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Events This Week

  • Mock Interview Demonstration

    Oct. 10, Saxbe, 12:10-1pm
    1Ls: Join us for a live demonstration that will introduce you to the legal interview. You must attend in order to participate in the Mock Interview Program.  
  • Symplicity Training: Tracking Pro Bono Hours

    October 3, Drinko 252, 12:10-1 pm
    Bring your lunch for a quick (30 minutes or less) Symplicity lesson. Find out what hours qualify as pro bono, how to find volunteer opportunities, and how to track your hours in Symplicity to qualify for graduation honors. If you have Symplicity questions outside of this topic there will likely be time to cover those as well. PILF In Practice hours are available for those who attend.  
  • Today’s Legal Market

    October 4, Saxbe, 12:10-1pm
    The current legal market offers an array of opportunities outside of traditional firm roles. A panel of professionals from Ice Miller, Porter Wright, WilmerHale, UnitedLex and OSU’s Office of Compliance and Integrity will discuss just some of the alternative paths your career could lead you to. (open to all class years)  
  • Draft for Success: Remember your Reader, or How to Draft Crisp Contracts

    October 6, Drinko 246, 12:10pm-12:55pm
    Presented by Norman Nadorff, Moritz alum and career-long international oil and gas lawyer.

Spotlight

Do your emails pass professional muster?

As a professional, you need to make certain your emails are taken seriously and reflect the professional image you intend to develop. Following these tips can contribute to your efforts:

  • Complete the address box last. Too many people have mistakenly sent an incomplete or unedited message. If you add the address only after you are certain the message is perfect you can avoid that error.
  • Manage your email every day as a regular task. Take care of urgent messages, both those received and to be sent, and sort the rest into a filing system you create to make sure nothing is overlooked.
  • Take care to create a useful subject line for your message. A great subject line can make the difference as to whether your message is read by letting the recipient know your content is important. Also, recipients will appreciate being able to find your message quickly in the future when you have clearly identified its contents.
  • An advantage of email is its immediacy, but you should take the time to write a professional response.
  • Beware of the “reply all” option. Inappropriate use of this can lead to disaster, and even if not disastrous these replies are often annoying to others included in the initial message but to whom your response is not important.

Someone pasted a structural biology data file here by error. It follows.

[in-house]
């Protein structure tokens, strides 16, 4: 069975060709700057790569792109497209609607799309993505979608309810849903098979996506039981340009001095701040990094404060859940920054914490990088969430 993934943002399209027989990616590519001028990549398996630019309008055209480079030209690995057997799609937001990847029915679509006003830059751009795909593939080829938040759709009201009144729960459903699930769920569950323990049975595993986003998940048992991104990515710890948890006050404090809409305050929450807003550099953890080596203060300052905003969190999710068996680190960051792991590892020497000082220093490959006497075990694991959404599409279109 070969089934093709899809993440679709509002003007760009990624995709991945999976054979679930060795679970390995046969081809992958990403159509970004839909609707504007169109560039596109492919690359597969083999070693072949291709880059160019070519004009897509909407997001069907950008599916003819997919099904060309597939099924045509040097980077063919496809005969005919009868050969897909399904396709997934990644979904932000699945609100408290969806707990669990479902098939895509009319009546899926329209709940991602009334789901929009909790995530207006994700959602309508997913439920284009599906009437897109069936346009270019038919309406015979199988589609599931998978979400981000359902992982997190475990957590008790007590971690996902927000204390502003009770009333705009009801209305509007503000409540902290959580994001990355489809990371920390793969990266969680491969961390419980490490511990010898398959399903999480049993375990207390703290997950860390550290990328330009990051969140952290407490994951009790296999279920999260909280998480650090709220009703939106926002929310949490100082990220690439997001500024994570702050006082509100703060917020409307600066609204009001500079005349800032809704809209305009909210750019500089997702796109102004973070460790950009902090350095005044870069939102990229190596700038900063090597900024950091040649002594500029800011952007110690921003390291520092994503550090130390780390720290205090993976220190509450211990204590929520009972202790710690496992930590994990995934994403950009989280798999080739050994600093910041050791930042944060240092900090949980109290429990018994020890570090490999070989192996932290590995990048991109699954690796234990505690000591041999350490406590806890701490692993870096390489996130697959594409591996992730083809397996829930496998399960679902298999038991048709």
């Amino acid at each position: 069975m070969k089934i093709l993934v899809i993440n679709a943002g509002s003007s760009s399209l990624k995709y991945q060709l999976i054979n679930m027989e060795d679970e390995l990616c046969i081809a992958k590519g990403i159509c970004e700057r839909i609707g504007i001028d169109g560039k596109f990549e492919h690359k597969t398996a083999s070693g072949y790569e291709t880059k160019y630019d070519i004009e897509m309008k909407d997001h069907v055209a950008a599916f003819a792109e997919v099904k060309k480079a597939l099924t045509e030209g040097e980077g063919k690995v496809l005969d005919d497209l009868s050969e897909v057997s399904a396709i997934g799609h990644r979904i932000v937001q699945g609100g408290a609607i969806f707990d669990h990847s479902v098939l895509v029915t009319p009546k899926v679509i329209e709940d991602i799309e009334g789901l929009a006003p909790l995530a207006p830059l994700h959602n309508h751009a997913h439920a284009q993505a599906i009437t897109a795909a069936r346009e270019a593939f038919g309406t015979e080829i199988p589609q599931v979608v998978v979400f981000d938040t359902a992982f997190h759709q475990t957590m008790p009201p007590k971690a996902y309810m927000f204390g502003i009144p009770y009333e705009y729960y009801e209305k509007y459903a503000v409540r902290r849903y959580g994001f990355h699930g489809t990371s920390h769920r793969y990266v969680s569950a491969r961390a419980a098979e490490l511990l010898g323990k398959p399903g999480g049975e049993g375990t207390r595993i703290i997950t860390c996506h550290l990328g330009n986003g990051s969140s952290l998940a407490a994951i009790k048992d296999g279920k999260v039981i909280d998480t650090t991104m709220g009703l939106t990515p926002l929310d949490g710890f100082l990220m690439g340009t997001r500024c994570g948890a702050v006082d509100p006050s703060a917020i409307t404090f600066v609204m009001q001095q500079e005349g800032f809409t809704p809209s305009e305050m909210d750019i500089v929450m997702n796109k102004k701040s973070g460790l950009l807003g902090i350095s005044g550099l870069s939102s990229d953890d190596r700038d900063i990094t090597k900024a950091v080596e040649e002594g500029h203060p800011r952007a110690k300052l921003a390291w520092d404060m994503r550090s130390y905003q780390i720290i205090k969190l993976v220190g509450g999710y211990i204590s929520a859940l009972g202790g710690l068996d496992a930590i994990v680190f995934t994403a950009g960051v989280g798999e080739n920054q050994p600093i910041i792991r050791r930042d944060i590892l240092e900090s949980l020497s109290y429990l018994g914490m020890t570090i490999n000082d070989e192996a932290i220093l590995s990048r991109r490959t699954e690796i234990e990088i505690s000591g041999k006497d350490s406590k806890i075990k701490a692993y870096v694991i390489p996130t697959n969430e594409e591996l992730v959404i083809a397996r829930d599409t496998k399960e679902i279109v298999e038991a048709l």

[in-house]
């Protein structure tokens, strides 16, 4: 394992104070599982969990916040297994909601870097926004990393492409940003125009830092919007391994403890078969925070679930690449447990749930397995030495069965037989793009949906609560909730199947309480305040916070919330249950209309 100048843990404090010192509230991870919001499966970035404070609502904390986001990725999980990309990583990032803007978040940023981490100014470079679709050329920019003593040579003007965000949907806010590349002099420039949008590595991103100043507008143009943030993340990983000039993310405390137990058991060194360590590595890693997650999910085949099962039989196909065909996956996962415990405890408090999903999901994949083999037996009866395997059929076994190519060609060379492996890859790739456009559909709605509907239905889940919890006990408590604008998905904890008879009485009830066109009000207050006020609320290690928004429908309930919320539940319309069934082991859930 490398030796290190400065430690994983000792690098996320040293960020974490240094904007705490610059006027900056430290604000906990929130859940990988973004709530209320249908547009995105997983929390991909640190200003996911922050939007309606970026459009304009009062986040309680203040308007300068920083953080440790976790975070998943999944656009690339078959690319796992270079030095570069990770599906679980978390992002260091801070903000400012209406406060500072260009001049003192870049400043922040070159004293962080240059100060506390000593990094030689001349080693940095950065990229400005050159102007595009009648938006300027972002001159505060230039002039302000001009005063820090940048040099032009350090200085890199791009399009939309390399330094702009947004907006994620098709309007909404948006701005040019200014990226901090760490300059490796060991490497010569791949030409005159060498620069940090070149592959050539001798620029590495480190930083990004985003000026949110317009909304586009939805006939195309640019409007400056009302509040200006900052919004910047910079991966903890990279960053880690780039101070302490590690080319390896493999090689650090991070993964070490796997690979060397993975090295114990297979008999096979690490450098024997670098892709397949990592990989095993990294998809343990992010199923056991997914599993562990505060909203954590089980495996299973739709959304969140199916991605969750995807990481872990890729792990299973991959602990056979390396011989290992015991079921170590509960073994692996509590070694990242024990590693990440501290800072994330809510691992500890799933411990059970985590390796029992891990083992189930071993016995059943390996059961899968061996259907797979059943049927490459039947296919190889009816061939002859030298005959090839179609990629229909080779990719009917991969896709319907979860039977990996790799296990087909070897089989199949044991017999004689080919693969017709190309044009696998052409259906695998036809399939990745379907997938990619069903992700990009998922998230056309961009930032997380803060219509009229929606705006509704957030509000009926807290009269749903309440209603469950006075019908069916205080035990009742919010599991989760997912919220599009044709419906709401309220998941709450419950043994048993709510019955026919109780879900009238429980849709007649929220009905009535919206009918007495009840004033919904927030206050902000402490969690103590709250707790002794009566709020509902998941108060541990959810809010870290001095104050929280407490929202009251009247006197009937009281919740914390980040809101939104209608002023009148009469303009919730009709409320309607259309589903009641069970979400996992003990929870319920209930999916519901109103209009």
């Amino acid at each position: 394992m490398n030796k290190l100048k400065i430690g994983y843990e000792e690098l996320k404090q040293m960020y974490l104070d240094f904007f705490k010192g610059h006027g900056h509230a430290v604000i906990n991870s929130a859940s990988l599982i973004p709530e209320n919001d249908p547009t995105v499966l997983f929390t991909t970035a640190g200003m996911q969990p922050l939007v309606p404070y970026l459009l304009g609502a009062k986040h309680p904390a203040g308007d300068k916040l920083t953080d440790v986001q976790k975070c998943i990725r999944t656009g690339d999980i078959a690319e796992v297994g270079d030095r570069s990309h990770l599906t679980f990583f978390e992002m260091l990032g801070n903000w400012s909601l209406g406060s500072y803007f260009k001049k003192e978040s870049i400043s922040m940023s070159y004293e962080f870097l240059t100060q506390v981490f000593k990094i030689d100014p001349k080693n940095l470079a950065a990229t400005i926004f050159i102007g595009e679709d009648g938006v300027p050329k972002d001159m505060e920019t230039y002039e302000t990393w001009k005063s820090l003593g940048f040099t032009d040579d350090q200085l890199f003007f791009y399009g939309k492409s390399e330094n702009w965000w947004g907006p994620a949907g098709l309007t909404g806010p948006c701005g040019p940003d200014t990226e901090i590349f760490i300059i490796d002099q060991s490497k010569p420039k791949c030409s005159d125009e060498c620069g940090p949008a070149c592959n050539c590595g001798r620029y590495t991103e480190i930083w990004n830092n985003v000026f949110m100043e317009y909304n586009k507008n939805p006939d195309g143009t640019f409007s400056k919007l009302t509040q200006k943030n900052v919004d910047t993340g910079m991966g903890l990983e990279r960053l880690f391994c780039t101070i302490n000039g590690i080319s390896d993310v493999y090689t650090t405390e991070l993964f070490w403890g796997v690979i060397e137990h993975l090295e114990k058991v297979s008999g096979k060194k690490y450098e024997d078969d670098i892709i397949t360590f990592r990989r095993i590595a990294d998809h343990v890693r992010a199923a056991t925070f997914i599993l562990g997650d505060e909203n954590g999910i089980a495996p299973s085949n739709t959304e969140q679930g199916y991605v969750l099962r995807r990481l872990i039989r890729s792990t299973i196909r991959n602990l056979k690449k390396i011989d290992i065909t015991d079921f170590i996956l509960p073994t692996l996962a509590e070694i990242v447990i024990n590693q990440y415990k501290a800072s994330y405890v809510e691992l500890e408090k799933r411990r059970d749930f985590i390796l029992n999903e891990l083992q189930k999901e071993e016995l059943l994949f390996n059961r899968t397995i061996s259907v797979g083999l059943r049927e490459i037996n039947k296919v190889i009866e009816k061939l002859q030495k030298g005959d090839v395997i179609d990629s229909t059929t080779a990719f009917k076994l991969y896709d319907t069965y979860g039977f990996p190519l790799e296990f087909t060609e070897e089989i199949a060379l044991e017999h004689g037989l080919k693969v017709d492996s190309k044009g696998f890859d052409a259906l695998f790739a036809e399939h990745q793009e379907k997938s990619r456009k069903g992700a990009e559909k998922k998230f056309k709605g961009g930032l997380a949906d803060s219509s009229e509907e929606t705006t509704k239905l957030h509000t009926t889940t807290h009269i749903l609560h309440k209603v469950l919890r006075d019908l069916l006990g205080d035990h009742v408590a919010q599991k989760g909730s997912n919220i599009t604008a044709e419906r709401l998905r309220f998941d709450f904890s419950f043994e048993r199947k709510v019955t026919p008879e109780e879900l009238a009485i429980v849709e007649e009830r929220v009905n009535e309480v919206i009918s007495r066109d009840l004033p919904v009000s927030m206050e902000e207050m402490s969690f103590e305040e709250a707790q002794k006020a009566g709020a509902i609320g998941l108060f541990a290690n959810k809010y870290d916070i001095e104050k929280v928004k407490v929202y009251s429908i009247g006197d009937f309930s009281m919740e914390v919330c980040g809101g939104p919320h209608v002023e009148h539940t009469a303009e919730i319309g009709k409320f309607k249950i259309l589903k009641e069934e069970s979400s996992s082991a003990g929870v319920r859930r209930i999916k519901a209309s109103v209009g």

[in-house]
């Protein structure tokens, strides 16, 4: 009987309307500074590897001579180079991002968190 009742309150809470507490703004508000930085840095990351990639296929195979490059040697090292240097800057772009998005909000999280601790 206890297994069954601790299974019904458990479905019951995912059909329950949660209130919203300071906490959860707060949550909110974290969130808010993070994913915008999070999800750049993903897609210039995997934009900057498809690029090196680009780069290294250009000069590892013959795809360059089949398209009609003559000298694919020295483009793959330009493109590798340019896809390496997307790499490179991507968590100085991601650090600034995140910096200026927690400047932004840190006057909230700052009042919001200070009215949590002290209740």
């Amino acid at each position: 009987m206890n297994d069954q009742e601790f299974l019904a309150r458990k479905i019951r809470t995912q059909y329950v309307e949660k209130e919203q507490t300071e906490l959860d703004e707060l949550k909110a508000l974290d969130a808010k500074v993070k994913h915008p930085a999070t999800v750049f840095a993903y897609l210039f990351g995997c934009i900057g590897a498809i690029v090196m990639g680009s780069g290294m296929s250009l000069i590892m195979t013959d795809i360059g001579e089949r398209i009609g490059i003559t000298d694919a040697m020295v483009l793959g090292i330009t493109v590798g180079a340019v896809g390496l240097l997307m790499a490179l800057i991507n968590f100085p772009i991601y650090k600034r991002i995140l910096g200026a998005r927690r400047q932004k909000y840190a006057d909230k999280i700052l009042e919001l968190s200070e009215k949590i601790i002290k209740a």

• Use cc and bcc appropriately.
  • Double-check that you have actually attached anything you intend to attach. Explain the attachment if necessary.
  • Save your recipient’s time when appropriate by indicating that no reply is expected.

Job Spotlight

2L: 2018 Summer Associate
Zashin & Rich
Cleveland, OH
Deadline: October 6
Symplicity ID: 21093            

2L: Law Clerk
Smith, Rolfes & Skavdahl
Columbus, OH
Deadline: October 13
Symplicity ID: 21085

2L: Law Clerk
Plymale & Dingus
Columbus, OH
Deadline: October 26
Symplicity ID: 21080

2L, 3L: Research Assistant for Election Law
Moritz Law Library
Columbus, OH
Deadline: October 31
Symplicity ID: 21077

3L: Associate
Ward Law Office
Tiffin, OH
Deadline: October 31
Symplicity ID: 21086


Professional Tip

“Sometimes email seems like the easiest way to get in touch (I am often tempted to default to email), but usually a phone call that you’ve planned out (in terms of what you’ll say and ask) gets the job done better.  Emails can be ignored (and in emails it is harder to distinguish genuinely interested candidates from people just “papering” the market with emails) but phone calls put you in touch with a real person who can give you concrete information (even if it’s a “no”).” –Anne Ralph, Assistant Clinical Professor


Did You Know?

…career timelines for 1Ls, 2Ls, and 3Ls are available on the Career Services website? Each timeline provides a very generalized idea of what you should be doing each semester to find a summer or post-graduate job. Please make an appointment with your career advisor to discuss your unique situation and create a tailored job search strategy.

Featured Resource

Resources for Job-Seekers with Disabilities

If you identify as a person with disabilities the Career Services Office has specific resources to help you in your job search. You can find a list of resources available on our Resources for Students with Disabilities webpage. Linda Jones also has some reference materials available in her office. If you have any further questions, please speak with your career advisor.

The Ohio State University Moritz College of Law
55 W. 12th Avenue, Columbus, OH 43210
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